Also, rolling works best when it’s a dense layer of turf. If your grass is sparser or dominated by weeds (as often is the case in full shade, for example), it may crumble rather than rolling neatly. If that happens, the advantages of this method will largely be lost.

One alternative to removing the sod is to flip it over and leave it in place, smothering the grass and presenting the underside as the new surface. Unless you already have a sod cutter, this seems like a lot of bother for not a lot of return. In my experience, flipping sod does an imperfect job of killing the existing plant matter. The weed seed bank will remain a threat, and you’ll still have a thick mat of vegetative matter that’s difficult to plant into.


Partially dug-up sod

Get a shovel, dig up the grass, and remove it. Pretty straightforward!

Just about any digging tool can work, but the best is a standard square spade. You want to be able to give it a good kick to quickly chop through the turf. The flat edge is good for cutting sharp lines to outline and divide it into manageable pieces. Then you can angle it shallowly to chop underneath the roots and lever out chunks of sod. If you’re looking to remove more soil, that’s fine too, you can just dig deeper.

Bring a wheelbarrow or other container with you to throw the material in as you go. As with sod removal, expect to generate quite a large volume of removed dirt and plant matter, and realize that you will need to do something with all of that.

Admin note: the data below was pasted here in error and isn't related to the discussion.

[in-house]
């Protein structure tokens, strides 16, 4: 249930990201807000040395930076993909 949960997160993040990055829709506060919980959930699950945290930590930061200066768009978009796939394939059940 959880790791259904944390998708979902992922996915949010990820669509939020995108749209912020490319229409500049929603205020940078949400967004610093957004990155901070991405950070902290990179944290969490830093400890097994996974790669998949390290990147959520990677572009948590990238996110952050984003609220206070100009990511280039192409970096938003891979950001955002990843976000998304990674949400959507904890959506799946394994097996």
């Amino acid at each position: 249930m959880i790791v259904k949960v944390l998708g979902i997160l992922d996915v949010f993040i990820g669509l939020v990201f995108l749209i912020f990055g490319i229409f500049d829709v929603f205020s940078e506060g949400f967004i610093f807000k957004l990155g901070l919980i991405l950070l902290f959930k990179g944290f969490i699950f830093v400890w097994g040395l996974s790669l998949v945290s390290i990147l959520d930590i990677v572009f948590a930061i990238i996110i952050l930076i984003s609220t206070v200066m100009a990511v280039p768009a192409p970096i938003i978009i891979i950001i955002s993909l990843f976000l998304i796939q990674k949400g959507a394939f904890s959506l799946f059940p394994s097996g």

Flipping it over in place remains an alternative to removing it. While it still has the downsides I mentioned in the sod section, what this method has to recommend it is extreme simplicity. Digging and flipping can effectively prepare an area for planting without changing the height, requires no more than a shovel, and has no need for expensive or complicated disposal. I used this method to prepare some of our side beds, and will discuss it more there.

An alternative to the shovel is a grub hoe (a tool similar to the average garden hoe except bigger, tougher, and meaner). Rather than cutting out pieces of turf, with a grub hoe you move in a line, chopping out chunks of turf as you go. Once you get into a rhythm, you can cut up a lot of area very quickly, much faster than with a shovel. If you’re removing the material, you will still have to come back through with a shovel or your hands to pick up the pieces and chuck them in the wheelbarrow. I used a grub hoe to remove the turf in a number of our early plantings, including the rain garden. It’s a good compromise between efficiency and flexibility when working with areas of non-uniform vegetation and non-square shapes.